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Working long hours makes people drink more, according to a new study

By Thor Benson Contact the Author   |   Jan. 18, 2015 at 2:25 PM

CAMBRIDGE, Mass., Jan. 18 (UPI) -- According to a new study, people who work 48 hours a week or more are likely to drink alcohol more heavily.

The study looked at data from over 330,000 people in 14 different countries. It found people who work more than the average work week were 11 percent more likely to engage in heavy drinking. Heavy drinking is considered 14 drinks or more per week for women and 21 drinks or more per week for men.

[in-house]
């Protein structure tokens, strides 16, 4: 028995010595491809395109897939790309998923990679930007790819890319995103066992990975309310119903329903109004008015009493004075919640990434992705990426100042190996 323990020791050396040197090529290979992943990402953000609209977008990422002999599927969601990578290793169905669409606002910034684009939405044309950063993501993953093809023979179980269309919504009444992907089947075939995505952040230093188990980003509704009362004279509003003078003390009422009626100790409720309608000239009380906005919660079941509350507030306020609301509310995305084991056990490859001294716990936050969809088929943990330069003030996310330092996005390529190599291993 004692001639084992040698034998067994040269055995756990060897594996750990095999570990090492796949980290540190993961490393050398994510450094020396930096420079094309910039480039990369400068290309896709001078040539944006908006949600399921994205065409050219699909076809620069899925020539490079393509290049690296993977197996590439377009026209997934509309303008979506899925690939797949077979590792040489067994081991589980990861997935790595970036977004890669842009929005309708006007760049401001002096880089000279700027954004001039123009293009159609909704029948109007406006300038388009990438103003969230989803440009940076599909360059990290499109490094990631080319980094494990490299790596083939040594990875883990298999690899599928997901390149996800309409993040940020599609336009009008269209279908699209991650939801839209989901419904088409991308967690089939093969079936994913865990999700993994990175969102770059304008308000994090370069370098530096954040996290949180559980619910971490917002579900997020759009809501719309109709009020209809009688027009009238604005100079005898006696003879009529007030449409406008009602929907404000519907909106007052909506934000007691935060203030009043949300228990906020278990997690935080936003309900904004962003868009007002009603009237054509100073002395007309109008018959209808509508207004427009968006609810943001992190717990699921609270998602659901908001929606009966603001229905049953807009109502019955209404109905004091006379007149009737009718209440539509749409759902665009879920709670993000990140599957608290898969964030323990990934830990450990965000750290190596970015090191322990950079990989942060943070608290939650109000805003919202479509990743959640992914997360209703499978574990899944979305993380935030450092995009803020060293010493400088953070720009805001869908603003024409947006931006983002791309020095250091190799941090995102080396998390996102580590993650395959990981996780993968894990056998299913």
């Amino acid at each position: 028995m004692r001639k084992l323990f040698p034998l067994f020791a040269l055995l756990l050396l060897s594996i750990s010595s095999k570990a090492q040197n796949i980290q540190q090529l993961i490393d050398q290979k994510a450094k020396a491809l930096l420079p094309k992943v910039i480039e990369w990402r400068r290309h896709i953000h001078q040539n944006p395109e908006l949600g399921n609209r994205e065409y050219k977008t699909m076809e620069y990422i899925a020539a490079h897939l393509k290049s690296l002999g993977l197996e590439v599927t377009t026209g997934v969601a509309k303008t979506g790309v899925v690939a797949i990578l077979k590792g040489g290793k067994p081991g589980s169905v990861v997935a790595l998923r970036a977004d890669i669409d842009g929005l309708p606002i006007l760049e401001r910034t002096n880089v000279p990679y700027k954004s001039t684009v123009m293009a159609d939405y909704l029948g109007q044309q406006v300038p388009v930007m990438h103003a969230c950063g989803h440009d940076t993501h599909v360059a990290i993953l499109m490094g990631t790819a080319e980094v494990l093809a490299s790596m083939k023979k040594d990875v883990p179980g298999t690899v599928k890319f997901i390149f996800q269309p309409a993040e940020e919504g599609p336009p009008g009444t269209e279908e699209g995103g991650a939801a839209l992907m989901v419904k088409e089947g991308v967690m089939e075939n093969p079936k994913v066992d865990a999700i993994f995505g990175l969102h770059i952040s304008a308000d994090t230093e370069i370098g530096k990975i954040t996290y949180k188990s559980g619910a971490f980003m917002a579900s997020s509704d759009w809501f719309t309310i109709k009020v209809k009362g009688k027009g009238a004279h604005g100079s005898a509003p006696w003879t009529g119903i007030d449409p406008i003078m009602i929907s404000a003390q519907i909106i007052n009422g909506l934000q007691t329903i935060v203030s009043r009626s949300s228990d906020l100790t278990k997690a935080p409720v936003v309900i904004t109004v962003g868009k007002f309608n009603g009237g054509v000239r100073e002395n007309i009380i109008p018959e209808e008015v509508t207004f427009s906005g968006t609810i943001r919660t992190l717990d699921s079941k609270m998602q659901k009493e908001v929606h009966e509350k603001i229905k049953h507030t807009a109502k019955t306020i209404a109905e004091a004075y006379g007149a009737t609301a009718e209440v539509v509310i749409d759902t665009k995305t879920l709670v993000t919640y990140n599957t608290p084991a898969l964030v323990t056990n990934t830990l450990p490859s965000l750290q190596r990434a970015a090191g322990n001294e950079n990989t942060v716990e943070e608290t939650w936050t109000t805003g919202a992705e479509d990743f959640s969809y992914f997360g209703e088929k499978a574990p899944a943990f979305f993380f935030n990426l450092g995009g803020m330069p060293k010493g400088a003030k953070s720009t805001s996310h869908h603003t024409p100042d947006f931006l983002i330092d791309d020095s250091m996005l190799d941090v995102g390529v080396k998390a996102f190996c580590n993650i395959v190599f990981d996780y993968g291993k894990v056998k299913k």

Considering the study analyzed people from 14 countries, 11 percent translates to 2 million people drinking heavily because of their jobs, Cassandra Okechukwu of the Harvard School of Public Health wrote in an editorial for the study.

"The workplace is an important setting for the prevention of alcohol misuse, because more than half of the adult population are employed," wrote the team of researchers. "Further research is needed to assess whether preventive interventions against risky alcohol use could benefit from information on working hours."

The study was published in the British Medical Journal.

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